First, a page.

New science department to study Mississippi River delta

Tulane’s School of Science and Engineering is introducing The Department of River-Coastal Science and Engineering, the first of its kind. 

Through the new program, Tulane seeks to further understand the coasts and rivers not just in Louisiana, but around the world. Professor Mead Allison will head the department.

Allison said one of the goals of the new program is to enable and encourage research while also teaching a wide range of subjects regarding natural resources along coastal regions. 

“[Our] mission statement is to focus on a specific range of environments on the surface of the earth that are interconnected — that is rivers, deltas and coastlines,” Allison said. “It’s an area that we know is of huge societal relevance.”

According to Allison, the major will include a wide range of disciplines that allow students the opportunity to approach this topic with a focus on their unique interests and strengths. Students will also study the relationships among different environmental systems along our coastline, using a variety of scientific schools of thought to approach these topics. Universities do not often start an entirely new department, as new areas of study are usually included under a current department.

“It’s crossing traditional departmental boundaries,” Allison said. “Meaning, we’re not going to train someone to be a geologist or an ecologist or a civil engineer. We’re going to train somebody with elements of all of that with a kind of background that work in this specific range of environments that have very specific and very societally-relevant problems associated with them.”

Dr. Ehab Meselhe will also join the department as a professor. In studying coastal wetland, estuarine and riverine systems, Meselhe’s primary focus is the application of computer modeling. Meselhe said he hopes to teach students the fundamentals of research, such as the methods for computer modeling and following up the foundation with deeper, more intricate aspects of research.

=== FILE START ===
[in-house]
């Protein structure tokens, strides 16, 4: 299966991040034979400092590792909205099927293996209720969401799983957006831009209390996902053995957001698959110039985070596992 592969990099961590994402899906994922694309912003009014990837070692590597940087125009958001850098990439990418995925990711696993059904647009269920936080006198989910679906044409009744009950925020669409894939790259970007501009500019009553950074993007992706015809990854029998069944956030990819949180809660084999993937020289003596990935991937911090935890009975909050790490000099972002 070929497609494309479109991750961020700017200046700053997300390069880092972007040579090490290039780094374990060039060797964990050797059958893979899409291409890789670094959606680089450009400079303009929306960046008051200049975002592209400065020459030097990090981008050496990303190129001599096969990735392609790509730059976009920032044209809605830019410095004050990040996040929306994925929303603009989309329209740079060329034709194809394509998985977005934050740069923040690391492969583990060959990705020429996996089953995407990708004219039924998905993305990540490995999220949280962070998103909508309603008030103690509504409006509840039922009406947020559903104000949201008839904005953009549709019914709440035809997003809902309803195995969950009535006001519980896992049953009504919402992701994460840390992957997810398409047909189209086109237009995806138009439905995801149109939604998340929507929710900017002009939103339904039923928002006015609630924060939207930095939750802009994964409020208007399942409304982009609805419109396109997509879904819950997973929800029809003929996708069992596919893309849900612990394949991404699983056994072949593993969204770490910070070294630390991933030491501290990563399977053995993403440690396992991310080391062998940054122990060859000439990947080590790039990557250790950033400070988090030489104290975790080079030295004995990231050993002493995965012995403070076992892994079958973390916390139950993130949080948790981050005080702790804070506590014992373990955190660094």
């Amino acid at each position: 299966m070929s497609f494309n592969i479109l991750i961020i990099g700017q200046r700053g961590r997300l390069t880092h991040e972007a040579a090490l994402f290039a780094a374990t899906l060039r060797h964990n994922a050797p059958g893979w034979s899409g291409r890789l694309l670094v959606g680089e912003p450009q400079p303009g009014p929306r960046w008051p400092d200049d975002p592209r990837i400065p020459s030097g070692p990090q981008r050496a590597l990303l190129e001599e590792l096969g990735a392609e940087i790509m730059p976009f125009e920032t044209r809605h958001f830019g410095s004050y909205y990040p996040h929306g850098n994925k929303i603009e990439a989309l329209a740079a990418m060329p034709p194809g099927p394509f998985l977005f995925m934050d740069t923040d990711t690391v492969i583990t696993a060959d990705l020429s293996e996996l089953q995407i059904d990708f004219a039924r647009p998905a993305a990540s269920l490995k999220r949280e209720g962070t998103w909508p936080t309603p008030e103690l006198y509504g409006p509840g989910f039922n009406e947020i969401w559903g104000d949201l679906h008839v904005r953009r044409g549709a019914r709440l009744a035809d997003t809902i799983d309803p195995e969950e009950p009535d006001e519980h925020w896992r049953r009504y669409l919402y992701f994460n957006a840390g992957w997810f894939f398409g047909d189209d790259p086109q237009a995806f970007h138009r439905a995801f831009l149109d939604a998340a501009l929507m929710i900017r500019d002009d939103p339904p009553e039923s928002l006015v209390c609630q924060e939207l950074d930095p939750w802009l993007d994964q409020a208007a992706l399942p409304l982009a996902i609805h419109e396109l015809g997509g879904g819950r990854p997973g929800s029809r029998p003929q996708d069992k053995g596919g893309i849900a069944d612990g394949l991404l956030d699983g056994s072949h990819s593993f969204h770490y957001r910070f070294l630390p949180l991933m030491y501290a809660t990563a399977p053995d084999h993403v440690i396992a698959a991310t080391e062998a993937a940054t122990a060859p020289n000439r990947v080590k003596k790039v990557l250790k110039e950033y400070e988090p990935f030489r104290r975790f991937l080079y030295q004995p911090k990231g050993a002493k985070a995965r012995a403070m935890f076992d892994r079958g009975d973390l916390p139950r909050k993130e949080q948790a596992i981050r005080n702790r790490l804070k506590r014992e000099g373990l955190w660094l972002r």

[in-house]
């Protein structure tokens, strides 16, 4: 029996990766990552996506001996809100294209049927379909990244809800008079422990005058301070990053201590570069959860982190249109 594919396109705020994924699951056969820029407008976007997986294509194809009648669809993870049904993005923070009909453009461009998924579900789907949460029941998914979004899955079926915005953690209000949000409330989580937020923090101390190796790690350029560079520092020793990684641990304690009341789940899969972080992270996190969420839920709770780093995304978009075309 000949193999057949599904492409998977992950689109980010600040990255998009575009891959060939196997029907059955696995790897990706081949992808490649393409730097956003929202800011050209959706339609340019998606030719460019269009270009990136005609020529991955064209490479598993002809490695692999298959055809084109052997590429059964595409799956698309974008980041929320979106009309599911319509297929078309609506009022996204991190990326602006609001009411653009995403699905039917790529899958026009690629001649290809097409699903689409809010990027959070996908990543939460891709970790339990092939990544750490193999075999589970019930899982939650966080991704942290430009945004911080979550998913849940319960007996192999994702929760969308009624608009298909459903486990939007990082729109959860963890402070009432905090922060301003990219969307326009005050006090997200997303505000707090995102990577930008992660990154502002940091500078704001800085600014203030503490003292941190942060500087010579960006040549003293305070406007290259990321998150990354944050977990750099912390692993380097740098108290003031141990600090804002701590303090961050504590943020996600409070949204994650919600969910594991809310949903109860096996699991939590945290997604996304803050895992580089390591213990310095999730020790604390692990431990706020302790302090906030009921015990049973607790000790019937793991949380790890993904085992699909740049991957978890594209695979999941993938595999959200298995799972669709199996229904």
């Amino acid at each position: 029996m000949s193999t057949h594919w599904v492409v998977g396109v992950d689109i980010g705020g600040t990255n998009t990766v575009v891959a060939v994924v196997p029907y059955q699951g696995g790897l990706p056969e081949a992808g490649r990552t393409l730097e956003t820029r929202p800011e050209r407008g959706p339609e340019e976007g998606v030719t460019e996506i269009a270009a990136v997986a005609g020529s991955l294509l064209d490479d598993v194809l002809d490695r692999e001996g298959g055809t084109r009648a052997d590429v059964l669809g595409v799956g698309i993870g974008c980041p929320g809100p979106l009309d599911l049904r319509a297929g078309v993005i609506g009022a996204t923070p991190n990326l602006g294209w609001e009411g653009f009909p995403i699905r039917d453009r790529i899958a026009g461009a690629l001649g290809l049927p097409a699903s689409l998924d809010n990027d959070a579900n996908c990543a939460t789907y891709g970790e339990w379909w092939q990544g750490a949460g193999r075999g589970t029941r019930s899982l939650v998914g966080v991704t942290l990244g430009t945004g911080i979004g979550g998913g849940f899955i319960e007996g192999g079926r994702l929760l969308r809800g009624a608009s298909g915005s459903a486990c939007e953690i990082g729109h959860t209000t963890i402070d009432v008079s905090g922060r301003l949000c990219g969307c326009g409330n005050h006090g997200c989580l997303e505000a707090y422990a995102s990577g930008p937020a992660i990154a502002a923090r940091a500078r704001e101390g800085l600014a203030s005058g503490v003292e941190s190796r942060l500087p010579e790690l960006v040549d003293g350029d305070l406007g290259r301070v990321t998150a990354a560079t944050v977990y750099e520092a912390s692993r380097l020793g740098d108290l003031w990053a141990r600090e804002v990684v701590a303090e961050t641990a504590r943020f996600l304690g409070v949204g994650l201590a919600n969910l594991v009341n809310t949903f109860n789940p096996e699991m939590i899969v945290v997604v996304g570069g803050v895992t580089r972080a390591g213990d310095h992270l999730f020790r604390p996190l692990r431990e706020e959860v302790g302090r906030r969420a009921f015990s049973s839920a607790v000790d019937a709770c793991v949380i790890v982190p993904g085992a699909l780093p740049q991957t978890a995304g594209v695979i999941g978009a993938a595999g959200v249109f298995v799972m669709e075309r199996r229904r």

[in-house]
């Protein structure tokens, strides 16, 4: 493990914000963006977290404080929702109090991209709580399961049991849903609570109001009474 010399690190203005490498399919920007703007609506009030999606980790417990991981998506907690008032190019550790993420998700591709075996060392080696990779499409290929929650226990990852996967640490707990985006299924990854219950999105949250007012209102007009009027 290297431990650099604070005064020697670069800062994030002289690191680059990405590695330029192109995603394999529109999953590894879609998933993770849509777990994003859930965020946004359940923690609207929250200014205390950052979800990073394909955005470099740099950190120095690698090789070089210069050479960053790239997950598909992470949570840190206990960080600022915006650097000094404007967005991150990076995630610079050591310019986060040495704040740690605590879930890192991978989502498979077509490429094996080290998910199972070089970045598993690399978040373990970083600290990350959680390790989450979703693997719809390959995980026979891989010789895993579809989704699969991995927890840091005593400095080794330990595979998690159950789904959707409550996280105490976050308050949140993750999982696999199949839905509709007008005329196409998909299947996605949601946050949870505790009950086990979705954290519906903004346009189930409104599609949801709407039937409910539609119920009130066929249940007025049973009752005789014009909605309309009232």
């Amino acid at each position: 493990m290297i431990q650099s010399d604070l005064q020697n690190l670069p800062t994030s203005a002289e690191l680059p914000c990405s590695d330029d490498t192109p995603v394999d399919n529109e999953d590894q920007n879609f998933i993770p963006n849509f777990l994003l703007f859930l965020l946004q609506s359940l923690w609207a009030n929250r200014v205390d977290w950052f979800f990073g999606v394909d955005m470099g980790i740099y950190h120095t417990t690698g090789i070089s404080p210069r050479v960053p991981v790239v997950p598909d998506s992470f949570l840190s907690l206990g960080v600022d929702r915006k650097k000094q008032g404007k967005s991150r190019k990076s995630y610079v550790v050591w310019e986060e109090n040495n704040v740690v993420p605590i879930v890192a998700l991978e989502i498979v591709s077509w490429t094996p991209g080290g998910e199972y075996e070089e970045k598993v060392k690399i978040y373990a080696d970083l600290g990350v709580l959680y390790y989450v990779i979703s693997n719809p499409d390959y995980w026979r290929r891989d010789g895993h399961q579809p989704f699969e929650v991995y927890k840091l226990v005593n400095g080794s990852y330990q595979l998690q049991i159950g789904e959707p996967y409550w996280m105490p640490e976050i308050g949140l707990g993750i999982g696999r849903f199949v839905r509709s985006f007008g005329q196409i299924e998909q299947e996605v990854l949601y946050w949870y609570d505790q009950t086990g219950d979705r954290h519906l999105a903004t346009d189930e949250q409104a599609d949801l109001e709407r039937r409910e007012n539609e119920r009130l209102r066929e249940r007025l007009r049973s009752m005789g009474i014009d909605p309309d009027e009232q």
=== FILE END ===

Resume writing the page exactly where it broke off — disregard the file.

Coming from a background in coastal ecology and restoration, Meselhe, as well as Allison, has worked closely with the Water Institute of the Gulf in Baton Rouge. Students are offered the unique opportunity to study coastal systems in an area in which costs are all-important.

“… just where we are is important, especially getting the field experience — that sort of thing,” junior engineering major Elizabeth Hwang said. “I think that if people are looking to save the coastline Louisiana is a great place to come because you get that field experience.”

While Tulane students may not be able to work with this newly formed department immediately, classes are set to begin in the spring semester of 2018.

The tentative goal of the program is to lead with a coordinate major and build from there until a full department is formed. Allison referenced the Computer Science Department as a frame of reference for what a new department might look like going forward. 

To help students achieve their goals, Allison and Meselhe want to provide Department of River-Coastal Science and Engineering students with research tools and a broad spectrum of topics that can be applied to real, practical solutions. 

“Tulane obviously sits on top of the Mississippi Delta and has recognized for a very long time that this is something we need to be an expert in because this is of direct relevance to the survival of the university,” Allison said.

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